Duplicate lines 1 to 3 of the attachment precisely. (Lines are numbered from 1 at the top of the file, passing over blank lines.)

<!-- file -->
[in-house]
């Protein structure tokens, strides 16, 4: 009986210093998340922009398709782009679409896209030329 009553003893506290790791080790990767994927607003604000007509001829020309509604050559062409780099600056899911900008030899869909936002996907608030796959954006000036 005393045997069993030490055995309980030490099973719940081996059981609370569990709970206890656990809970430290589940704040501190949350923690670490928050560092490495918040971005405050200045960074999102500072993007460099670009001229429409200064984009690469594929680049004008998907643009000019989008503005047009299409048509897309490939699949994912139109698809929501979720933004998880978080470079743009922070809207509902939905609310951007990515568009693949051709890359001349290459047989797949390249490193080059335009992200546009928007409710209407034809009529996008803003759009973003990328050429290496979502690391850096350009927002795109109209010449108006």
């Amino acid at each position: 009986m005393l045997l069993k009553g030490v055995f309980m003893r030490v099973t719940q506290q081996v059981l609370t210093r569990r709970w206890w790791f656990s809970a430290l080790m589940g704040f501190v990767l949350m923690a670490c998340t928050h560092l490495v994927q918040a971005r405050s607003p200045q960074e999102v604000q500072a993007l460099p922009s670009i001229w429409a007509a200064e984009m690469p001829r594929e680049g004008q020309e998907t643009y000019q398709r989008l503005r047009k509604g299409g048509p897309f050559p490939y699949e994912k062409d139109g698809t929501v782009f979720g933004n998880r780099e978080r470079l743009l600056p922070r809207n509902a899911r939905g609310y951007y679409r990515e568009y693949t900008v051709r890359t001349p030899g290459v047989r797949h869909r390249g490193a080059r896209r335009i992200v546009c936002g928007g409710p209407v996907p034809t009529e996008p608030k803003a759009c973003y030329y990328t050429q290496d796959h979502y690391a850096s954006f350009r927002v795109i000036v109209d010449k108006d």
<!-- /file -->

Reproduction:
[in-house]
């Protein structure tokens, strides 16, 4: 009986210093998340922009398709782009679409896209030329 009553003893506290790791080790990767994927607003604000007509001829020309509604050559062409780099600056899911900008030899869909936002996907608030796959954006000036 005393045997069993030490055995309980030490099973719940081996059981609370569990709970206890656990809970430290589940704040501190949350923690670490928050560092490495918040971005405050200045960074999102500072993007460099670009001229429409200064984009690469594929680049004008998907643009000019989008503005047009299409048509897309490939699949994912139109698809929501979720933004998880978080470079743009922070809207509902939905609310951007990515568009693949051709890359001349290459047989797949390249490193080059335009992200546009928007409710209407034809009529996008803003759009973003990328050429290496979502690391850096350009927002795109109209010449108006």
């Amino acid at each position: 009986m005393l045997l069993k009553g030490v055995f309980m003893r030490v099973t719940q506290q081996v059981l609370t210093r569990r709970w206890w790791f656990s809970a430290l080790m589940g704040f501190v990767l949350m923690a670490c998340t928050h560092l490495v994927q918040a971005r405050s607003p200045q960074e999102v604000q500072a993007l460099p922009s670009i001229w429409a007509a200064e984009m690469p001829r594929e680049g004008q020309e998907t643009y000019q398709r989008l503005r047009k509604g299409g048509p897309f050559p490939y699949e994912k062409d139109g698809t929501v782009f979720g933004n998880r780099e978080r470079l743009l600056p922070r809207n509902a899911r939905g609310y951007y679409r990515e568009y693949t900008v051709r890359t001349p030899g290459v047989r797949h869909r390249g490193a080059r896209r335009i992200v546009c936002g928007g409710p209407v996907p034809t009529e996008p608030k803003a759009c973003y030329y990328t050429q290496d796959h979502y690391a850096s954006f350009r927002v795109i000036v109209d010449k108006d």